A lot of businesses, small and large alike, are turning to applicant tracking systems to make the recruiting process a little easier, faster and more cost-effective. But have you ever thought about just how secure those recruiting software systems are?
Cytiva Software Inc., which provides on-demand talent management solutions, recently released a free white paper that explores ATS security and offers tips for vendors.
Most SaaS applicant tracking system vendors are able to provide levels of security that most organizations can't match internally, but some ATS users mistakingly believe that all vendors can offer the same amount of data security.
“Ask any applicant tracking vendor about security and you’ll get a laundry list of security measures, mostly concerning their physical data center,” Cytiva CEO Jason Moreau said. “But security is an ongoing process that involves not only your data center, but the code base of your application and the execution of ongoing policies and practices to make sure your application, your servers and your security systems remain secure in the face of an ever-evolving threat.”
Every company should be focusing on the importance of security, with more and more cases of it being compromised cropping up. Since early 2006, there have been about four to six HR data breaches per month, according to HR Privacy Solutions.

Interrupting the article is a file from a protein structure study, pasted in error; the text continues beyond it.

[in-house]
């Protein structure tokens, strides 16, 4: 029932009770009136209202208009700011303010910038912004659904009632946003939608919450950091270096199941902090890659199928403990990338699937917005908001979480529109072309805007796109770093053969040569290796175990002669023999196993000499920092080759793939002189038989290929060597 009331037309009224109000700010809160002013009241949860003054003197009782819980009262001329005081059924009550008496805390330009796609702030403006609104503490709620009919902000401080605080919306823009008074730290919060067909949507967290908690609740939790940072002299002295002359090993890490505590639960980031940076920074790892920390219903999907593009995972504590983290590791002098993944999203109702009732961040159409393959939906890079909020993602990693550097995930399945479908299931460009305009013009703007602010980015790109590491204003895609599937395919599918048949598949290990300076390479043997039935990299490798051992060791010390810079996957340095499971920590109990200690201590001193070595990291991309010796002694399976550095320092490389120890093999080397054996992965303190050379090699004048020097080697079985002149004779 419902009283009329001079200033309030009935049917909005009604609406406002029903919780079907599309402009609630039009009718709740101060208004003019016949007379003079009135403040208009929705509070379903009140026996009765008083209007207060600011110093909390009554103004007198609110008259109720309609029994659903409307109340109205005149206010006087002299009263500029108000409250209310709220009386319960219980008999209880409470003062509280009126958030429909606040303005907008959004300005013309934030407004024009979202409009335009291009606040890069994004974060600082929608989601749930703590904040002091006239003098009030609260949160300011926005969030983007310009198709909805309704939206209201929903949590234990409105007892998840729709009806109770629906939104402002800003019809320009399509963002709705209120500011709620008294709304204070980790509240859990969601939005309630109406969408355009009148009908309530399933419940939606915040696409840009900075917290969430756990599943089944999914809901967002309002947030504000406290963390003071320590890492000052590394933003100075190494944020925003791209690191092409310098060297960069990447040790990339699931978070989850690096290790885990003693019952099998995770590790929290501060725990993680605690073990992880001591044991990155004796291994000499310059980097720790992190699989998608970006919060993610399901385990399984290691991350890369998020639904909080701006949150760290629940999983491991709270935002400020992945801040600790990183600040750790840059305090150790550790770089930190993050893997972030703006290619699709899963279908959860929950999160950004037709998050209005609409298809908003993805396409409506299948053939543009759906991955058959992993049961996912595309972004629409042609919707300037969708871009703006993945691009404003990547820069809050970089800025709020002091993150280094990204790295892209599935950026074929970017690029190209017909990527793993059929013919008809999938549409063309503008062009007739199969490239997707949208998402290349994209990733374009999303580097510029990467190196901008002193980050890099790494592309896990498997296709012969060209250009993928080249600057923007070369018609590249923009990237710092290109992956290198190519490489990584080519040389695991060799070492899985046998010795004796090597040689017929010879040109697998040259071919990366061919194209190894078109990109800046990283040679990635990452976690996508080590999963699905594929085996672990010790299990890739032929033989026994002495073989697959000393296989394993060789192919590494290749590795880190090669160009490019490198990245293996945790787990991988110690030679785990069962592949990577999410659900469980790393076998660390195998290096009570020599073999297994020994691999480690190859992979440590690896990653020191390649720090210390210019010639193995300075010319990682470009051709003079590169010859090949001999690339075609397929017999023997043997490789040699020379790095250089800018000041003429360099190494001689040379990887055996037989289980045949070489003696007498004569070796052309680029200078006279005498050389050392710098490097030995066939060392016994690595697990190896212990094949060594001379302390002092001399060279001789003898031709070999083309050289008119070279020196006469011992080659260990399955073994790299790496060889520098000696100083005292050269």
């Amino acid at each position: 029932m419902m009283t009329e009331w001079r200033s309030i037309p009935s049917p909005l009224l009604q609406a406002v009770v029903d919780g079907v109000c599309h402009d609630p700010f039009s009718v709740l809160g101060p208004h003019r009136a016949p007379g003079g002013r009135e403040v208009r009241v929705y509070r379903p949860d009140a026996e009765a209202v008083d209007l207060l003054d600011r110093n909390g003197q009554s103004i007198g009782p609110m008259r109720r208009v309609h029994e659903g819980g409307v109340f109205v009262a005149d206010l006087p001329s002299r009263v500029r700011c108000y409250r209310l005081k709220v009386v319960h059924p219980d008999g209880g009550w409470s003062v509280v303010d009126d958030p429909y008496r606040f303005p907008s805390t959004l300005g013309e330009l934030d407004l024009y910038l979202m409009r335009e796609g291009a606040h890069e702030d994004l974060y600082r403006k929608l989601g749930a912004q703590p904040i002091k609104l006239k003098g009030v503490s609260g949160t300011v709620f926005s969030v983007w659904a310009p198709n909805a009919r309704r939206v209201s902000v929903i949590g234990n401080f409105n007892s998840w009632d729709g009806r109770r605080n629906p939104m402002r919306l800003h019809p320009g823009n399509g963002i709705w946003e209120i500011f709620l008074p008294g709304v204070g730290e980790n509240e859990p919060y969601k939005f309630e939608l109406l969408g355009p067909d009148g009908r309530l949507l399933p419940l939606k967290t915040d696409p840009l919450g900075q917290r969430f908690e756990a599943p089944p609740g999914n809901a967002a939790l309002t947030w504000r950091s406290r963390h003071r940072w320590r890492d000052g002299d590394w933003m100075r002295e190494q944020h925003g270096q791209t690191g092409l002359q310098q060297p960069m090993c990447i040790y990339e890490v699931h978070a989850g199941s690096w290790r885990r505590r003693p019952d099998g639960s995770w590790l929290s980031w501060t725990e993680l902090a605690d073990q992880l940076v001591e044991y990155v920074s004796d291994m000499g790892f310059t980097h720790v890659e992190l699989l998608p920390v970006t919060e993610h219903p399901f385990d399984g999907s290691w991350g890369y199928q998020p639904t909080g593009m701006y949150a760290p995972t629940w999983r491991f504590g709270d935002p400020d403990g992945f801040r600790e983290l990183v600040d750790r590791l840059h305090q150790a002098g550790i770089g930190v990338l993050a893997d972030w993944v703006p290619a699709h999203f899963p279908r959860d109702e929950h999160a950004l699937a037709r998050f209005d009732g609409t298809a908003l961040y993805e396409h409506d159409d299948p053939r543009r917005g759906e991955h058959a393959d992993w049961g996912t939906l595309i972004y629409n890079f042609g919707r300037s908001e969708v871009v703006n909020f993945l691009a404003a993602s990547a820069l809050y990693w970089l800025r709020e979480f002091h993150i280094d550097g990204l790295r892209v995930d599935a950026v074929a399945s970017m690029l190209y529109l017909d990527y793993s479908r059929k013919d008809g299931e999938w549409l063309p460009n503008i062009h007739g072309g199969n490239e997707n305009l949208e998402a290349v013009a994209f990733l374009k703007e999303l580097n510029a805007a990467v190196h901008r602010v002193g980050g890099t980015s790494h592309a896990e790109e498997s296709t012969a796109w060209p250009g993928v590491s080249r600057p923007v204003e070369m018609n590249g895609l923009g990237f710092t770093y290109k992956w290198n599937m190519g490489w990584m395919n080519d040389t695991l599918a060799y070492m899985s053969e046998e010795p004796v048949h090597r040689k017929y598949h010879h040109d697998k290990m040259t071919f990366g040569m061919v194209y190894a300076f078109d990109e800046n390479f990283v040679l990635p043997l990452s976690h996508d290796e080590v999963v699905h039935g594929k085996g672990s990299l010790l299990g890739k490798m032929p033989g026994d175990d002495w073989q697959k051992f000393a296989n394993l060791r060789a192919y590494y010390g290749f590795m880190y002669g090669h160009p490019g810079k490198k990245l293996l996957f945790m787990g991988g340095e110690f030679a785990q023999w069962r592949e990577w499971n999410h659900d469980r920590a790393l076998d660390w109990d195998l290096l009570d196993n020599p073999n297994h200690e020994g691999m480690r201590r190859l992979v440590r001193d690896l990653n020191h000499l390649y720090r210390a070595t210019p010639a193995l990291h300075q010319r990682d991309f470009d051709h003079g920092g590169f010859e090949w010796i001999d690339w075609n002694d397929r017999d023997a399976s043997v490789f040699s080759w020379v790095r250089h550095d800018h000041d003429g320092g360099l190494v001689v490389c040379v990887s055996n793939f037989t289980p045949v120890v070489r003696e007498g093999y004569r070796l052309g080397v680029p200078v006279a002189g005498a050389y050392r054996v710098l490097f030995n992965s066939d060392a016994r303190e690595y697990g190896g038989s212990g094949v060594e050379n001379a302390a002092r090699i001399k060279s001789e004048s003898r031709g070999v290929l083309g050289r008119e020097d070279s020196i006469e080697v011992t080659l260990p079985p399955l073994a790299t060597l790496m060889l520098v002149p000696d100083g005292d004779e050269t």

One problem is that privacy laws vary from state to state. On top of that, employers are often required to notify any affected parties, even if they only suspect that some data may have been compromised.
In example, in 2009, Aetna had to notify 65,000 job applicants that their personal data may have been accessed in a suspected security breach; in 2007, the Gap announced that a laptop containing Social Security numbers of some job applicants was stolen from the company's third-party vendor; and in 2007, Monster.com announced that 1.3 million users had personal information stolen by criminals who hacked into the Web site.
So what should you look for to make sure the software you're getting is secure. First of all, make sure the data center can offer you 24-7 secure entry, secure cabinet and cage space, round-the-clock technical staff, data-grade HVAC, advanced fire suppression system and optimized and redundant power supplies.
You also should make sure your software provider has the right hardware and software protections in place, which include everything from firewall protection to enforcing strong passwords to server monitoring.
In addition to everything else mentioned, your software provider should be able to offer you regular updates and provide new features to avoid any potential security risks.